I don't get my hair cut as often as I should.
The woman who cuts my hair, Nicole, usually makes a point of this whenever I actually remember to get my hair cut.
Her unhappy sighs are heard first when I walk through the door, then again as she starts to actually cut my hair.
Yes, I have thick hair. Yes, it grows quickly enough that I should get it cut about every three weeks. No, I'm not going to do that because I've got a lot of yelling at D-list celebrities on Twitter to do (I'm coming for you Kevin Brauch!) so I can't always get my hair cut in due time.
I use a simple system: As soon as my hair prevents me from properly wearing a baseball cap I get my hair cut. Until then, no deal.
But it is my choice as a red-blooded American to remain shaggy until someone assumes I'm homeless; after all this is the land of the free and the home of the unshorn!
And while we take this folical freedom for granted elsewhere on our blue marble in the sky (yes, I've been watching the remake of "Cosmos," yes, I think it's too preachy) the barbers of brutality are sharpening their shears, all for a exercise in vanity by one of the last truly mad men left on this earth.
Kim Jong-un, man-child ruler of North Korea and personal besties with Dennis Rodman, has decreed that all piliferous peoples under his rule (the men anyway) are to have their hair cut to match his unique style.
Kim Jong-un's hair style, best described as a high-top fade caught in a downpour, will now take its rightful place as part of the national uniform for North Korean men, alongside such traditional garb as "camouflage pants" and "despair."
How can we, as Americans, let this sort of thing happen? If there is to be any justice in the Pax Americana then how can we not save the people of North Korea from looking like a nation comprised solely of Kid 'N Play fans?
We've got some breaking news on this subject. According to my close, personal friends at the Washington Post (Jeff Bezos and I have matching tattoos) South Korean academics and other regional sources have come out against the story, saying that the decree is something else entirely: A fad.
This turn of events may actually make the story even more depressing. Instead of being forced by military police to adhere to the shear, regular citizens are donning this do out of ... what, pride? Respect? Fandom?
Is this what's happening in North Korea? Everyday citizens, people with no rights against government intrusion and violence in their lives, are starting to emulate their lead oppressor, up to and including his signature look? Is this the greatest case of Stockholm Syndrome ever recorded?
Now, there is a history of emulating the look of leaders. Here in the United States we had Lincoln inspiring generations of men to grow beards as a way of avoiding daily shaving and James Madison taking the bold stance of wearing actual pants instead of "knee breeches" due to the latter sounding profoundly silly.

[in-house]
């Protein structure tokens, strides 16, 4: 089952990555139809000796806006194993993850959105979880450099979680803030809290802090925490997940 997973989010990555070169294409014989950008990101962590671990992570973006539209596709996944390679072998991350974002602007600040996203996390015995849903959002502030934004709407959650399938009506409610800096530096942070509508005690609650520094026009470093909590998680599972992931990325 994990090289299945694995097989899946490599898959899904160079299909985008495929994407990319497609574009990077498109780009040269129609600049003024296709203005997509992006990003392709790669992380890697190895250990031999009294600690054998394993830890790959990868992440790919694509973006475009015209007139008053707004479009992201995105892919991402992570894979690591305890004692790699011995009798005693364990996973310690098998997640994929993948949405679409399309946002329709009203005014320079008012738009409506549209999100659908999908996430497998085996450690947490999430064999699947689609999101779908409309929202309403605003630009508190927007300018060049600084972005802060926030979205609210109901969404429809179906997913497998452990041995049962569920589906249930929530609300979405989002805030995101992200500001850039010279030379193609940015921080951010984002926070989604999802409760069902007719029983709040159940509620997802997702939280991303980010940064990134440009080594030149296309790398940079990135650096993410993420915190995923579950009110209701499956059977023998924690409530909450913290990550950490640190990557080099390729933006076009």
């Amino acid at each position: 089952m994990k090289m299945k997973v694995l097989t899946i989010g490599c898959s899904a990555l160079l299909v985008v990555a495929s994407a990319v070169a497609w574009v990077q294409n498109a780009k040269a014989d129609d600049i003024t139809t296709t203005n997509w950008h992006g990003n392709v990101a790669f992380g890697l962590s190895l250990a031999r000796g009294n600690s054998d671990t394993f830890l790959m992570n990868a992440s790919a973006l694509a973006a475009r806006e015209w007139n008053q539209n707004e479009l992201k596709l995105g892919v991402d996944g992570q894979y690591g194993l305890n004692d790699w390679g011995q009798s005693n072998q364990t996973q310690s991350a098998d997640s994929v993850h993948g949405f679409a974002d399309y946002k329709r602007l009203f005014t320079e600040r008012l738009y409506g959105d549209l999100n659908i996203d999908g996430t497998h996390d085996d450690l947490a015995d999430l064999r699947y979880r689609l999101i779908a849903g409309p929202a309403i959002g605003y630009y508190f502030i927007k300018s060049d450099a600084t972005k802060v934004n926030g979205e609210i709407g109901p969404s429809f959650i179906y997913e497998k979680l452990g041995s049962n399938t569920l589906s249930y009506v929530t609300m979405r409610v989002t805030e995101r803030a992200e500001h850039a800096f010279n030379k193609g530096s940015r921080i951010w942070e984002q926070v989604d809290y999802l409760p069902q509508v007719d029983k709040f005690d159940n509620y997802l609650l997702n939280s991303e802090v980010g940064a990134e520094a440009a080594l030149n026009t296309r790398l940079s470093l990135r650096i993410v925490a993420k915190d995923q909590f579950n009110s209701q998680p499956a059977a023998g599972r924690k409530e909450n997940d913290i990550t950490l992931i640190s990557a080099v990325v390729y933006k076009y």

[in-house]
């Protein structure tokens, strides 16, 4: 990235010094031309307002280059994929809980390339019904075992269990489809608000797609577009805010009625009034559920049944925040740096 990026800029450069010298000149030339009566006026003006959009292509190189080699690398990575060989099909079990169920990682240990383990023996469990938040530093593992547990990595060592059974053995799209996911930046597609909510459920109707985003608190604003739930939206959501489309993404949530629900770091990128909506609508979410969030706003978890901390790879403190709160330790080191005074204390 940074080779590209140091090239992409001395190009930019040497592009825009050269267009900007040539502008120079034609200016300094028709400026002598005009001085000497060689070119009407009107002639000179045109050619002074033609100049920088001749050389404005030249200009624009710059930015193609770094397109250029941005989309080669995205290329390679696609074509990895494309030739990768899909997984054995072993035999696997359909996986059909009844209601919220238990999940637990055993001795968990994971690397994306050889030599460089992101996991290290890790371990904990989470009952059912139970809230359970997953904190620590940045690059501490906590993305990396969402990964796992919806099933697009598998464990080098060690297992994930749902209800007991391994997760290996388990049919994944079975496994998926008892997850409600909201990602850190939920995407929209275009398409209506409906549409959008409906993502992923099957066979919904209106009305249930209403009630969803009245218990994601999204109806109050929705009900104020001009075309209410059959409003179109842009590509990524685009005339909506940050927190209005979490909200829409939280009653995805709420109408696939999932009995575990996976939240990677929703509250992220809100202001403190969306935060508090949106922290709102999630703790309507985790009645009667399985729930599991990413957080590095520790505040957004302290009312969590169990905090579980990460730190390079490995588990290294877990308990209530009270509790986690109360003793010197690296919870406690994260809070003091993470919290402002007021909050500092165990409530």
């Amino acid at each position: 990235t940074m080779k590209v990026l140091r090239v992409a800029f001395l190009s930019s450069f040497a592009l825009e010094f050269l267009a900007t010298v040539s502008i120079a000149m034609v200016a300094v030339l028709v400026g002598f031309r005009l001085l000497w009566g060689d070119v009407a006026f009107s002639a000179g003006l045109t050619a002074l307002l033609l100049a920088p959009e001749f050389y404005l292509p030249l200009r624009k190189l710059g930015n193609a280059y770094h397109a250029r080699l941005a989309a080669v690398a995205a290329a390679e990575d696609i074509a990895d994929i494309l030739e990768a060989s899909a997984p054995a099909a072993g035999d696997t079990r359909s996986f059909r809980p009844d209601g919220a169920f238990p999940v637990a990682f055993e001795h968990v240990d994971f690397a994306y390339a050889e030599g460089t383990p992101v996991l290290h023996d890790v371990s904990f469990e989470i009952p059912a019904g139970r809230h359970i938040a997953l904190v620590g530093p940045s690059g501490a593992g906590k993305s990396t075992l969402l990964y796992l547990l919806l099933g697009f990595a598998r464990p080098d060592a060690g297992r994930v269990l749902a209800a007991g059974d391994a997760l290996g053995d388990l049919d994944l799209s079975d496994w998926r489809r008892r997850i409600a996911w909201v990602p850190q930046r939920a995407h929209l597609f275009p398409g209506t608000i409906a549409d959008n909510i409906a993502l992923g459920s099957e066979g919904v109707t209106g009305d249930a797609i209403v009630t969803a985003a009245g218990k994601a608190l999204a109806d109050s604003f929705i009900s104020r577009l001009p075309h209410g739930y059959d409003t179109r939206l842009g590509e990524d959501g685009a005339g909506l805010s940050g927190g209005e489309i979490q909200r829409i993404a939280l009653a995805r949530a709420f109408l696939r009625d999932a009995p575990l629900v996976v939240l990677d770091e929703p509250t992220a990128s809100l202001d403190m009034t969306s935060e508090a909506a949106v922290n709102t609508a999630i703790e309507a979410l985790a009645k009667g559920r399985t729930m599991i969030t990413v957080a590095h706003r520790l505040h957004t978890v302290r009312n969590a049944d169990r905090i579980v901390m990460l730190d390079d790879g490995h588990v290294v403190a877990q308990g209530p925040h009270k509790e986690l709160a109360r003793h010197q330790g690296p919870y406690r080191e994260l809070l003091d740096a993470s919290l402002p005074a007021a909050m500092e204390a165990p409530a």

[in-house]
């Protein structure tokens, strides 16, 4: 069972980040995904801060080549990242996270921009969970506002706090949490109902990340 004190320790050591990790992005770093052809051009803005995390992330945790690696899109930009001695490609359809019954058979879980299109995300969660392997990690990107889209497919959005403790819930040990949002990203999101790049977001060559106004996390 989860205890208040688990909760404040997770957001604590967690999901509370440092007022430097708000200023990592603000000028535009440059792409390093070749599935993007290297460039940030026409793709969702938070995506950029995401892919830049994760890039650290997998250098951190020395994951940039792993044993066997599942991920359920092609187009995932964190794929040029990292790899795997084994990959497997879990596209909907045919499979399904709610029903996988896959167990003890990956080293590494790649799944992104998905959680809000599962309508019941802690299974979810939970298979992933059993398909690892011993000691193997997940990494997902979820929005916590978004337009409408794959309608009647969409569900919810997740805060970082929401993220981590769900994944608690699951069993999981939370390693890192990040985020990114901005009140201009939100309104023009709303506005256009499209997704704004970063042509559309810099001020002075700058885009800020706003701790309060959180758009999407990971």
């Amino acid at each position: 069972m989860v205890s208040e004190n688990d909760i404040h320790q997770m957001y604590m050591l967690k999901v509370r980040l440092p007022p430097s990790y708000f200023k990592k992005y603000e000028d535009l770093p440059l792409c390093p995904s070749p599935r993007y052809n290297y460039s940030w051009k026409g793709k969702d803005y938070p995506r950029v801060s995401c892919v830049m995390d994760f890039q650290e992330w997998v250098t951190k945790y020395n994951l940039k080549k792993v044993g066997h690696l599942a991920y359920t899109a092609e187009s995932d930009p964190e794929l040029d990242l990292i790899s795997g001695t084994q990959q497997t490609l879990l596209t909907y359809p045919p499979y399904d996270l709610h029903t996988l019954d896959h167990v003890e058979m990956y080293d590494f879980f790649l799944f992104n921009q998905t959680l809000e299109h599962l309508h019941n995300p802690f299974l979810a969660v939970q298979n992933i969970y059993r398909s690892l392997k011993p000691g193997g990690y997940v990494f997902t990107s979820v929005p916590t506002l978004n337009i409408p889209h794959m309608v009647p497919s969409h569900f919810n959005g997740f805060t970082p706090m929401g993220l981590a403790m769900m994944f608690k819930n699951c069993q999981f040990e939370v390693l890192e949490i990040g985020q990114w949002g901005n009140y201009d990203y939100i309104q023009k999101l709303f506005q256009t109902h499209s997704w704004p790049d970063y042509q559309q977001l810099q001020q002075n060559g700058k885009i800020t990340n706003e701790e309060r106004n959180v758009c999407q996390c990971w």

So, perhaps even in one of the most dictatorial societies on Earth, you could imagine that the citizens are still influenced not only directly by the state but also indirectly, and in a way common to people in all countries.
Here we go again. According to the good people across the pond at the BBC News (that show that comes on after "Top Gear") the hairstyle mandate is real, it is starting in the North Korean capital of Pyongyang, and will soon be implemented nation-wide.
BBC News is dismissing earlier reports that dismissed the even earlier reports and stating, unequivocably, that within a few months time everybody's hair in North Korea is going to look totally stupid.
Alright, we hear a rumor about something strange happening in an isolated part of the world and countless international research organizations and journalists cannot come to an agreement about what, if anything, is happening?
And where is the NSA on this? People would be a lot more receptive to their "We spy on everybody, all the time" agenda if they could just pop out of the woodwork and provide some answers to questions like these.
I don't think I'm speaking too broadly when I say no one has any idea, ever, what they are doing.
So maybe, or maybe not, people in North Korea are being forced to get a haircut matching their deranged despot of a leader; chalk up another win for 21st century journalism!
At least we're lucky nothing else important is happening in the world right now.
Copy Editor Wes Burns is a Sunday columnist. The views expressed in this column are personal views of the writer and don't necessarily reflect the views of the T-R. Contact Wes Burns at 641-753-6611 or email@example.com.